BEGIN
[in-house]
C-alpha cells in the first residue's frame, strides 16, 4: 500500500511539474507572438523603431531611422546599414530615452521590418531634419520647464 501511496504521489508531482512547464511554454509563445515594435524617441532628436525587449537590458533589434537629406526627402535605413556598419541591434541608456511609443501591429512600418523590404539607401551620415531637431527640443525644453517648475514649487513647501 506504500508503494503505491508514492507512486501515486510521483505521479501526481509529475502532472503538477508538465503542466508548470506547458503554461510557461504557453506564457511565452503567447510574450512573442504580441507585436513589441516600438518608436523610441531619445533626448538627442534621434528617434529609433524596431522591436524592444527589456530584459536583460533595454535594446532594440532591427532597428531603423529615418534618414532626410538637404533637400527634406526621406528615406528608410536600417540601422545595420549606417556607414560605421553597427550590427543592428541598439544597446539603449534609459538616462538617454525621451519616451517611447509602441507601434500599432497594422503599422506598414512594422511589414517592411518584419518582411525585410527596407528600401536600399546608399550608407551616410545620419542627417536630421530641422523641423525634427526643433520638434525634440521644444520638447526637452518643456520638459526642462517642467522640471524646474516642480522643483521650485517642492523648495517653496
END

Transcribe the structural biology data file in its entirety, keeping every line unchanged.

[in-house]
C-alpha cells in the first residue's frame, strides 16, 4: 500500500511539474507572438523603431531611422546599414530615452521590418531634419520647464 501511496504521489508531482512547464511554454509563445515594435524617441532628436525587449537590458533589434537629406526627402535605413556598419541591434541608456511609443501591429512600418523590404539607401551620415531637431527640443525644453517648475514649487513647501 506504500508503494503505491508514492507512486501515486510521483505521479501526481509529475502532472503538477508538465503542466508548470506547458503554461510557461504557453506564457511565452503567447510574450512573442504580441507585436513589441516600438518608436523610441531619445533626448538627442534621434528617434529609433524596431522591436524592444527589456530584459536583460533595454535594446532594440532591427532597428531603423529615418534618414532626410538637404533637400527634406526621406528615406528608410536600417540601422545595420549606417556607414560605421553597427550590427543592428541598439544597446539603449534609459538616462538617454525621451519616451517611447509602441507601434500599432497594422503599422506598414512594422511589414517592411518584419518582411525585410527596407528600401536600399546608399550608407551616410545620419542627417536630421530641422523641423525634427526643433520638434525634440521644444520638447526637452518643456520638459526642462517642467522640471524646474516642480522643483521650485517642492523648495517653496